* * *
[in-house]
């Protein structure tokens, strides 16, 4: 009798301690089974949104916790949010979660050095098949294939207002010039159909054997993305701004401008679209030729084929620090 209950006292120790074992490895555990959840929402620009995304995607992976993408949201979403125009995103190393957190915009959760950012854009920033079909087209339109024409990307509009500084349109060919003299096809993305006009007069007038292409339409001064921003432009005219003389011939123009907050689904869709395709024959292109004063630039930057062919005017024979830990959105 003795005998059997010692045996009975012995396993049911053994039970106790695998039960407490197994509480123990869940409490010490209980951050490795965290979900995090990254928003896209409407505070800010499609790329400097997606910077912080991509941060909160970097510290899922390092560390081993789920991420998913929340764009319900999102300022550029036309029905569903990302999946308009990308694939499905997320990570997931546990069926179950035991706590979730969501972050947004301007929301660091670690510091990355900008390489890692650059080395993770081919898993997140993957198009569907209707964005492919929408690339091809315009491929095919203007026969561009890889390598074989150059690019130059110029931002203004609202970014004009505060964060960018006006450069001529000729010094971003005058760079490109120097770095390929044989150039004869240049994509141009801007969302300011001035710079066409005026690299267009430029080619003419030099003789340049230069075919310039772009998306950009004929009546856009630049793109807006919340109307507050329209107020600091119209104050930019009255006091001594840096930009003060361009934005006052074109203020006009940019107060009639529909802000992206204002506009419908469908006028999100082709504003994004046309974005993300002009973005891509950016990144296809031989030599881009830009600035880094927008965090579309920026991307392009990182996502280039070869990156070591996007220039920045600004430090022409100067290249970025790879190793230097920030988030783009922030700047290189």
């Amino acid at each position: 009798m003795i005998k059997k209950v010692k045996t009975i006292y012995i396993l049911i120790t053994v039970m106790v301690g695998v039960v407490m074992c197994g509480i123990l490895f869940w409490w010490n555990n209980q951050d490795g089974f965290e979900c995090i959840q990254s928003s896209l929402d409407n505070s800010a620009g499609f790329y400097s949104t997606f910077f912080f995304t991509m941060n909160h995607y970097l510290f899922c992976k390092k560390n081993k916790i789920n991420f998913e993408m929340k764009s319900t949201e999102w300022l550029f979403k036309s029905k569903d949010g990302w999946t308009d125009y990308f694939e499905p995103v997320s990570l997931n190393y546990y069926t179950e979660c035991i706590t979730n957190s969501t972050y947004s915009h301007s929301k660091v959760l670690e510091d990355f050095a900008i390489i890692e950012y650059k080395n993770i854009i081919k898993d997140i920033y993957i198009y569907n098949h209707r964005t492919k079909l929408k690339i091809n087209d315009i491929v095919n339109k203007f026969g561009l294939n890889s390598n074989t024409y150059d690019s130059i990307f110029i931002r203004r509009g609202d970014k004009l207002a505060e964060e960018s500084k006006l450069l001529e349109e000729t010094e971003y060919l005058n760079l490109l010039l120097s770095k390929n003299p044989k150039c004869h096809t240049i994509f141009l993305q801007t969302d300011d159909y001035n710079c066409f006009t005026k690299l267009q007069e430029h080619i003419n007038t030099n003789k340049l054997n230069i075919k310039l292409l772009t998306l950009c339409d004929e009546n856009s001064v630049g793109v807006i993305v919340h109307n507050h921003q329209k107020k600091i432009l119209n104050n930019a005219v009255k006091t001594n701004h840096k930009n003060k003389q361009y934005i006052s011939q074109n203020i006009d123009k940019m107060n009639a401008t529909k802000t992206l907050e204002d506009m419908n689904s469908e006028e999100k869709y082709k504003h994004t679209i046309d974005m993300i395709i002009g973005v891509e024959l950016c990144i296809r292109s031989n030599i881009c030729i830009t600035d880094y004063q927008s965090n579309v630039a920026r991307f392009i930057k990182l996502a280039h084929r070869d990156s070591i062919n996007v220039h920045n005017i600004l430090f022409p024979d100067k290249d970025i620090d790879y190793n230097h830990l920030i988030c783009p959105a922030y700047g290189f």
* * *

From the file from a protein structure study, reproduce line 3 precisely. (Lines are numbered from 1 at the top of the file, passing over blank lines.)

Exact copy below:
């Amino acid at each position: 009798m003795i005998k059997k209950v010692k045996t009975i006292y012995i396993l049911i120790t053994v039970m106790v301690g695998v039960v407490m074992c197994g509480i123990l490895f869940w409490w010490n555990n209980q951050d490795g089974f965290e979900c995090i959840q990254s928003s896209l929402d409407n505070s800010a620009g499609f790329y400097s949104t997606f910077f912080f995304t991509m941060n909160h995607y970097l510290f899922c992976k390092k560390n081993k916790i789920n991420f998913e993408m929340k764009s319900t949201e999102w300022l550029f979403k036309s029905k569903d949010g990302w999946t308009d125009y990308f694939e499905p995103v997320s990570l997931n190393y546990y069926t179950e979660c035991i706590t979730n957190s969501t972050y947004s915009h301007s929301k660091v959760l670690e510091d990355f050095a900008i390489i890692e950012y650059k080395n993770i854009i081919k898993d997140i920033y993957i198009y569907n098949h209707r964005t492919k079909l929408k690339i091809n087209d315009i491929v095919n339109k203007f026969g561009l294939n890889s390598n074989t024409y150059d690019s130059i990307f110029i931002r203004r509009g609202d970014k004009l207002a505060e964060e960018s500084k006006l450069l001529e349109e000729t010094e971003y060919l005058n760079l490109l010039l120097s770095k390929n003299p044989k150039c004869h096809t240049i994509f141009l993305q801007t969302d300011d159909y001035n710079c066409f006009t005026k690299l267009q007069e430029h080619i003419n007038t030099n003789k340049l054997n230069i075919k310039l292409l772009t998306l950009c339409d004929e009546n856009s001064v630049g793109v807006i993305v919340h109307n507050h921003q329209k107020k600091i432009l119209n104050n930019a005219v009255k006091t001594n701004h840096k930009n003060k003389q361009y934005i006052s011939q074109n203020i006009d123009k940019m107060n009639a401008t529909k802000t992206l907050e204002d506009m419908n689904s469908e006028e999100k869709y082709k504003h994004t679209i046309d974005m993300i395709i002009g973005v891509e024959l950016c990144i296809r292109s031989n030599i881009c030729i830009t600035d880094y004063q927008s965090n579309v630039a920026r991307f392009i930057k990182l996502a280039h084929r070869d990156s070591i062919n996007v220039h920045n005017i600004l430090f022409p024979d100067k290249d970025i620090d790879y190793n230097h830990l920030i988030c783009p959105a922030y700047g290189f």